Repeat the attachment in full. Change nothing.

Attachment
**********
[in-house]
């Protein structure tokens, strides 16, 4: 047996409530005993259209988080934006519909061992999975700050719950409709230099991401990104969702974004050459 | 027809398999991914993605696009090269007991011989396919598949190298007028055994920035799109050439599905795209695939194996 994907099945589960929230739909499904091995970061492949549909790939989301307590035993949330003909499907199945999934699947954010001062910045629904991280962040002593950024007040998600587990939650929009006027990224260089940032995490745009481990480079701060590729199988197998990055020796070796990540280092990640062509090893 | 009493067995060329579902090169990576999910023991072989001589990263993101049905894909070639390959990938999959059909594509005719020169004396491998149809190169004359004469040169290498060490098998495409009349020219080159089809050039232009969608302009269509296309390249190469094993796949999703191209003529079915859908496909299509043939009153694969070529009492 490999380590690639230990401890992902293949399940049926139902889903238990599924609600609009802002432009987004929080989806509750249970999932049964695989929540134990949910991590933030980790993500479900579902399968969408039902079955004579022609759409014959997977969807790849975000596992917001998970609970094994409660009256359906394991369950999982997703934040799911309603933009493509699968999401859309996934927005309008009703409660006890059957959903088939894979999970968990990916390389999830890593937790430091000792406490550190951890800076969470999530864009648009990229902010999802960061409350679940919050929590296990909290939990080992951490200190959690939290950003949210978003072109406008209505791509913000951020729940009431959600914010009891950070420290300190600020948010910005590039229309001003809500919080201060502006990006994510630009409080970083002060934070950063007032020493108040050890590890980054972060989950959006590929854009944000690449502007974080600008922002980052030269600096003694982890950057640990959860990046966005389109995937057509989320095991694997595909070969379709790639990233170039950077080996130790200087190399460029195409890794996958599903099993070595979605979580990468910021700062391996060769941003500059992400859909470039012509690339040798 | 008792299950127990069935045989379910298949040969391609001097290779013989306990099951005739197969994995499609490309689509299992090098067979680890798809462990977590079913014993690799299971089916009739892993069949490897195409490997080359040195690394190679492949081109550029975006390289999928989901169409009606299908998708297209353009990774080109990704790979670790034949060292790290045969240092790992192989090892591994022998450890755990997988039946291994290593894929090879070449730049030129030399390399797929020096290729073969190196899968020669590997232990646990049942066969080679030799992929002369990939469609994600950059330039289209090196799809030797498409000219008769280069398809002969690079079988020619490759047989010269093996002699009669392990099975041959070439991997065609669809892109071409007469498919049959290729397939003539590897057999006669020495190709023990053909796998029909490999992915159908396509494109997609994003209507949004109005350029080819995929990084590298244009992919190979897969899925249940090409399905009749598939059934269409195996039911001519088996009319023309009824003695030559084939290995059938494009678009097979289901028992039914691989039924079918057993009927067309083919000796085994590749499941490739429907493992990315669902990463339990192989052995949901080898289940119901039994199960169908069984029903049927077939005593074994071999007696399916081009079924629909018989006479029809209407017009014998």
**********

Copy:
[in-house]
């Protein structure tokens, strides 16, 4: 047996409530005993259209988080934006519909061992999975700050719950409709230099991401990104969702974004050459 | 027809398999991914993605696009090269007991011989396919598949190298007028055994920035799109050439599905795209695939194996 994907099945589960929230739909499904091995970061492949549909790939989301307590035993949330003909499907199945999934699947954010001062910045629904991280962040002593950024007040998600587990939650929009006027990224260089940032995490745009481990480079701060590729199988197998990055020796070796990540280092990640062509090893 | 009493067995060329579902090169990576999910023991072989001589990263993101049905894909070639390959990938999959059909594509005719020169004396491998149809190169004359004469040169290498060490098998495409009349020219080159089809050039232009969608302009269509296309390249190469094993796949999703191209003529079915859908496909299509043939009153694969070529009492 490999380590690639230990401890992902293949399940049926139902889903238990599924609600609009802002432009987004929080989806509750249970999932049964695989929540134990949910991590933030980790993500479900579902399968969408039902079955004579022609759409014959997977969807790849975000596992917001998970609970094994409660009256359906394991369950999982997703934040799911309603933009493509699968999401859309996934927005309008009703409660006890059957959903088939894979999970968990990916390389999830890593937790430091000792406490550190951890800076969470999530864009648009990229902010999802960061409350679940919050929590296990909290939990080992951490200190959690939290950003949210978003072109406008209505791509913000951020729940009431959600914010009891950070420290300190600020948010910005590039229309001003809500919080201060502006990006994510630009409080970083002060934070950063007032020493108040050890590890980054972060989950959006590929854009944000690449502007974080600008922002980052030269600096003694982890950057640990959860990046966005389109995937057509989320095991694997595909070969379709790639990233170039950077080996130790200087190399460029195409890794996958599903099993070595979605979580990468910021700062391996060769941003500059992400859909470039012509690339040798 | 008792299950127990069935045989379910298949040969391609001097290779013989306990099951005739197969994995499609490309689509299992090098067979680890798809462990977590079913014993690799299971089916009739892993069949490897195409490997080359040195690394190679492949081109550029975006390289999928989901169409009606299908998708297209353009990774080109990704790979670790034949060292790290045969240092790992192989090892591994022998450890755990997988039946291994290593894929090879070449730049030129030399390399797929020096290729073969190196899968020669590997232990646990049942066969080679030799992929002369990939469609994600950059330039289209090196799809030797498409000219008769280069398809002969690079079988020619490759047989010269093996002699009669392990099975041959070439991997065609669809892109071409007469498919049959290729397939003539590897057999006669020495190709023990053909796998029909490999992915159908396509494109997609994003209507949004109005350029080819995929990084590298244009992919190979897969899925249940090409399905009749598939059934269409195996039911001519088996009319023309009824003695030559084939290995059938494009678009097979289901028992039914691989039924079918057993009927067309083919000796085994590749499941490739429907493992990315669902990463339990192989052995949901080898289940119901039994199960169908069984029903049927077939005593074994071999007696399916081009079924629909018989006479029809209407017009014998």